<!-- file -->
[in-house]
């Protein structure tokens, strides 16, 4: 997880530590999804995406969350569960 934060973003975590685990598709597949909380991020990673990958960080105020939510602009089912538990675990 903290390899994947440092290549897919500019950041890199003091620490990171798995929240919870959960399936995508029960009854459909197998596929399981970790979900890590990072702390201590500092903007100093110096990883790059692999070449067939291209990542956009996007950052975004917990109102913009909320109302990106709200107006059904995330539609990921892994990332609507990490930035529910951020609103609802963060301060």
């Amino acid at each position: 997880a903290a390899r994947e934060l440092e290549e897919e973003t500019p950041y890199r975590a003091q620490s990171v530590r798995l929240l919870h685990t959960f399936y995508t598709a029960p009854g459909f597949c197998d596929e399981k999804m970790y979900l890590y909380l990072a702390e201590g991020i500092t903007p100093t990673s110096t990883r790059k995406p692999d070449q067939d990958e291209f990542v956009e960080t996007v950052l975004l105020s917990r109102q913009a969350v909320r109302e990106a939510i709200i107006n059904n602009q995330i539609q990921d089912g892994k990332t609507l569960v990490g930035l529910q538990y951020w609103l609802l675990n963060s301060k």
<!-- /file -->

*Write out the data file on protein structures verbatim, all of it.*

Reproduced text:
[in-house]
């Protein structure tokens, strides 16, 4: 997880530590999804995406969350569960 934060973003975590685990598709597949909380991020990673990958960080105020939510602009089912538990675990 903290390899994947440092290549897919500019950041890199003091620490990171798995929240919870959960399936995508029960009854459909197998596929399981970790979900890590990072702390201590500092903007100093110096990883790059692999070449067939291209990542956009996007950052975004917990109102913009909320109302990106709200107006059904995330539609990921892994990332609507990490930035529910951020609103609802963060301060």
């Amino acid at each position: 997880a903290a390899r994947e934060l440092e290549e897919e973003t500019p950041y890199r975590a003091q620490s990171v530590r798995l929240l919870h685990t959960f399936y995508t598709a029960p009854g459909f597949c197998d596929e399981k999804m970790y979900l890590y909380l990072a702390e201590g991020i500092t903007p100093t990673s110096t990883r790059k995406p692999d070449q067939d990958e291209f990542v956009e960080t996007v950052l975004l105020s917990r109102q913009a969350v909320r109302e990106a939510i709200i107006n059904n602009q995330i539609q990921d089912g892994k990332t609507l569960v990490g930035l529910q538990y951020w609103l609802l675990n963060s301060k």